National Service Blog

  • Posted on Apr 14, 2015

    AIDS United (formerly the National AIDS Fund) supports community-driven programs that serve people living with the human immunodeficiency virus (HIV), the virus that causes acquired immune deficiency syndrome (AIDS).

    In 2010, the Social Innovation Fund (SIF) selected AIDS United as one of its first grantees. Together with its 12 subgrantees, comprising the Access to Care (A2C) initiative, AIDS United is increasing the engagement of low-income and marginalized individuals who know they are HIV-positive but lack access to medical care and other supportive services.

    Almost four years into its partnership with the SIF, the A2C initiative has employed a variety of interventions to improve the health and economic stability of individuals living with HIV/AIDS. Examples include:

    • Supporting programming that utilizes telemedicine equipment in satellite clinics allowing HIV-positive individuals living in rural areas of Alabama to access HIV-specific medical care without the burden of driving to an HIV-specific medical clinic;
    • Establishing a strong and supportive partnership between Birmingham AIDS Outreach and the University of Alabama at Birmingham’s 1917 Clinic to re-engage people living with HIV/AIDS who have fallen out of HIV primary care in Birmingham, Alabama; and
    • Improving access to medical care and supportive services for formerly incarcerated individuals living with HIV in Louisiana.

    AIDS United’s Senior Vice President, Vignetta Charles, credits the SIF with advancing the work of Access to Care in two important ways. First, the SIF raised the visibility of emerging and effective local...

  • Posted on Sep 2, 2009
    As the program director for the New York City Coalition Against Hunger, I work with community volunteers in 3 New York City neighborhoods on a Community Supported Agriculture Project.
  • Posted on Sep 2, 2009
    I came into volunteer on the Monday morning before the 4th of July, excited for the three days ahead of me and the upcoming holiday. This was my third week as a camp counselor for Discovery Camp, the National Ability Center's day camp for children and teens with disabilities. By now I was beginning to feel like I knew what I was doing, and I was eager to take on more responsibility.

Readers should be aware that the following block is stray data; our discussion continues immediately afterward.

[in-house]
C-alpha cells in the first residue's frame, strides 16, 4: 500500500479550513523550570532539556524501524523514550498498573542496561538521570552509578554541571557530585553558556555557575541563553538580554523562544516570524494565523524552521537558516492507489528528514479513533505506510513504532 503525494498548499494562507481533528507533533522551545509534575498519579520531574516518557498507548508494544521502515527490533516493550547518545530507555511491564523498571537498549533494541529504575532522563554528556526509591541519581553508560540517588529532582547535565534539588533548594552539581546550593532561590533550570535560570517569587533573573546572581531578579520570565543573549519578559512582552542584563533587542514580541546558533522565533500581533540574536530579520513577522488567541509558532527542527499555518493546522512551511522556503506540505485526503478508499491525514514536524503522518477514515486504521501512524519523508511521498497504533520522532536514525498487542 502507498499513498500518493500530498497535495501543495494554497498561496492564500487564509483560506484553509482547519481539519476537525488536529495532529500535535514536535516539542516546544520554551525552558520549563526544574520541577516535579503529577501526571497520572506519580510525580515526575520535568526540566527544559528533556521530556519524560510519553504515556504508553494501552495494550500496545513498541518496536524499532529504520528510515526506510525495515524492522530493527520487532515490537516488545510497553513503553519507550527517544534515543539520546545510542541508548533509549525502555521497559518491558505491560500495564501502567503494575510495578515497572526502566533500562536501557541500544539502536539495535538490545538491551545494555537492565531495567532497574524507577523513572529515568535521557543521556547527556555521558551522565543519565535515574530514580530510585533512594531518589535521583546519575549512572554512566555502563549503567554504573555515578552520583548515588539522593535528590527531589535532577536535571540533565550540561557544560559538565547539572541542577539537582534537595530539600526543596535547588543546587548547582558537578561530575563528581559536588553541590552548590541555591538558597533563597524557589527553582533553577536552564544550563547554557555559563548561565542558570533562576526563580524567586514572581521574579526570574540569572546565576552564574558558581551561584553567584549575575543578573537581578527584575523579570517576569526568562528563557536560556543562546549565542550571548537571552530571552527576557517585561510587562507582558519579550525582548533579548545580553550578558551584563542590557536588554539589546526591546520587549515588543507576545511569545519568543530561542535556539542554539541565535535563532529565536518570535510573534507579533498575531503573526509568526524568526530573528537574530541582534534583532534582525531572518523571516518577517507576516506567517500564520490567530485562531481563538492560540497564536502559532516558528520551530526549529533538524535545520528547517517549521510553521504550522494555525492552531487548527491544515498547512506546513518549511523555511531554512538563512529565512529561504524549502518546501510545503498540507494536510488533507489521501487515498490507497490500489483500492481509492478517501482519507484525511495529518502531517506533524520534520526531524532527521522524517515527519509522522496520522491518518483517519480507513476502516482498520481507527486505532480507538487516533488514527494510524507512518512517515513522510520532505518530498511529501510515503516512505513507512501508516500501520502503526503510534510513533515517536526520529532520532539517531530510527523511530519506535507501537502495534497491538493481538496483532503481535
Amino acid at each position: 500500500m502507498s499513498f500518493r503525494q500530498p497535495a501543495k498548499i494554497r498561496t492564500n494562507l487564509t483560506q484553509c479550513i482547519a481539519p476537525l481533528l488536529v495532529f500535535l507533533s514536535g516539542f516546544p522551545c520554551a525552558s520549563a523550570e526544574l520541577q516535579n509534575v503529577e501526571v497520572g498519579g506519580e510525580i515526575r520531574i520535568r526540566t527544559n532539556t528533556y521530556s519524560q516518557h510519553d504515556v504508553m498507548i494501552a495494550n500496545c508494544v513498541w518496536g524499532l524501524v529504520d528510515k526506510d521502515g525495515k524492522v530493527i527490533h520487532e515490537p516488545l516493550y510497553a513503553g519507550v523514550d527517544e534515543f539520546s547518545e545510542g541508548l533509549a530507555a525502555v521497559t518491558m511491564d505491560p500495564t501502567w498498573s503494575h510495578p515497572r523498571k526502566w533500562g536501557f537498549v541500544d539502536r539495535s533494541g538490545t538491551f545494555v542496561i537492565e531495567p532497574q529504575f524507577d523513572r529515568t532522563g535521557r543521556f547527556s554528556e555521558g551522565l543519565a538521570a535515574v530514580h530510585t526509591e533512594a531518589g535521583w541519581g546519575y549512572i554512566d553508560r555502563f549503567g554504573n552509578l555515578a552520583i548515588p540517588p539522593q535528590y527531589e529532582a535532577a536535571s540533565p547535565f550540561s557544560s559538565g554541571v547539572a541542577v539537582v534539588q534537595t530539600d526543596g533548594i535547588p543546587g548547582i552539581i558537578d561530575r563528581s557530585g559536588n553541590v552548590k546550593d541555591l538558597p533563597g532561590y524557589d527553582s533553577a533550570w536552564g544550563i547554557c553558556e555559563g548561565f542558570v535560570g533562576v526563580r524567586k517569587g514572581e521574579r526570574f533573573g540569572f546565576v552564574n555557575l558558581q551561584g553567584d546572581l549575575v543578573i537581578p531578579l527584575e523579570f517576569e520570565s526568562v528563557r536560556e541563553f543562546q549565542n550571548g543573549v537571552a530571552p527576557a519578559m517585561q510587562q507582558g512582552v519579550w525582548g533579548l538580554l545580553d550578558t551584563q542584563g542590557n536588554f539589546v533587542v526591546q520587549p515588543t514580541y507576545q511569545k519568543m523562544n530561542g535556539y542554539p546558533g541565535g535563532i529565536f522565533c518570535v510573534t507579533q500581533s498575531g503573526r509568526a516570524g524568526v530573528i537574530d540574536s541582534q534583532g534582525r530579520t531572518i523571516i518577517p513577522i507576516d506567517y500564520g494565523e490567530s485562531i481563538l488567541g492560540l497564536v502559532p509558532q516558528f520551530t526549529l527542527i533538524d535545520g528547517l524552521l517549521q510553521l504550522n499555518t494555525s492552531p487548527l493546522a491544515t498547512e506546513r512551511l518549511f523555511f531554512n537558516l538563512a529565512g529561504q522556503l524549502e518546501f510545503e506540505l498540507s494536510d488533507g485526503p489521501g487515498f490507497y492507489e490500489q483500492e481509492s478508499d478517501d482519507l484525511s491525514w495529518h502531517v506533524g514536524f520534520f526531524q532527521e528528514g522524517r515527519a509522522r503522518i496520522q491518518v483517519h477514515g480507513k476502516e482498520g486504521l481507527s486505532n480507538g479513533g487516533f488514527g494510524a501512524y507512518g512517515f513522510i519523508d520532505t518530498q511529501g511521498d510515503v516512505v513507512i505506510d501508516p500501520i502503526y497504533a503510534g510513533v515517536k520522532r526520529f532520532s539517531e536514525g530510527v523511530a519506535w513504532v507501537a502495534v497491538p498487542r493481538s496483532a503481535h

• Posted on Sep 2, 2009
    I am an AmeriCorps VISTA member working in Port Charlotte, FL at Facilitator for Good Friends, a free reading and literacy program for second and third graders.
  • Posted on Sep 2, 2009
    My name is Carolyn and I am a volunteer at the Piney Creek Watershed Association (PCWA). I am so grateful that I was introduced to PCWA because it is a wonderful group of people who have a passion for the community, access to clean water and protecting the environment.
  • Posted on Sep 2, 2009
    I spent my high school years at a Jesuit school in Portland, Oregon. Our school motto was “Age Quod Agis,” a Latin proverb that means, “Do well whatever you do.” Throughout high school, this concept was constantly emphasized by teachers, coaches, and priests. “Study your hardest; you only get to take this test once.” “Leave it all on the field; there are no points for second place.” “God doesn’t care if you have a bad voice; sing loudly with the voice He gave you."
  • Posted on Sep 2, 2009
    The Military Buildup Community Forum is a service-learning project coordinated by Guam Community College’s Criminal Justice and Social Sciences students. This year-long endeavor started when Fall 2008 students surveyed the public to find what they considered major concerns facing our island community. The impending military buildup in reference to the relocation of U.S. Marines from Okinawa to Guam ranked number one.
  • Posted on Sep 2, 2009
    I have been trying to "find the time" to volunteer for years at our local nursing home and finally decided to take the first step and began doing pet therapy with my Golden Retriever, "Kramer". I go once a week after an exhausting week of teaching school, on Friday afternoons.
  • Posted on Sep 2, 2009
    We had in mind an organizational tool for kids making the transition from elementary school to the upper grades. It is a classic problem that these students don't know how to schedule their time and homework. Together we (the developers) have about 50 years of experience in planning and logical processes, and we think we have succeeded in adapting professional planning methods for upper school students. We think we have come up with something that doesn't really exist for kids (at least we couldn't find it).
  • Posted on Sep 2, 2009
    During Safety and Security Week the Somebody Cares organization took part in their fourth week of Community Emergency Response Team (CERT) training hosted by the Harris County Citizen Corps. The fourth week of the eight week program taught them about Emergency Medical Operations.
  • Posted on Aug 31, 2009
    As a tornado touched down just a few city blocks away, a humble group gathered in the safest place it could be, deep in the basement of a church, hardly aware of the storm outside. We were caught up in trying to make a difference, volunteering at Groveland Foodshelf, which serves the neighborhood just south of downtown Minneapolis.

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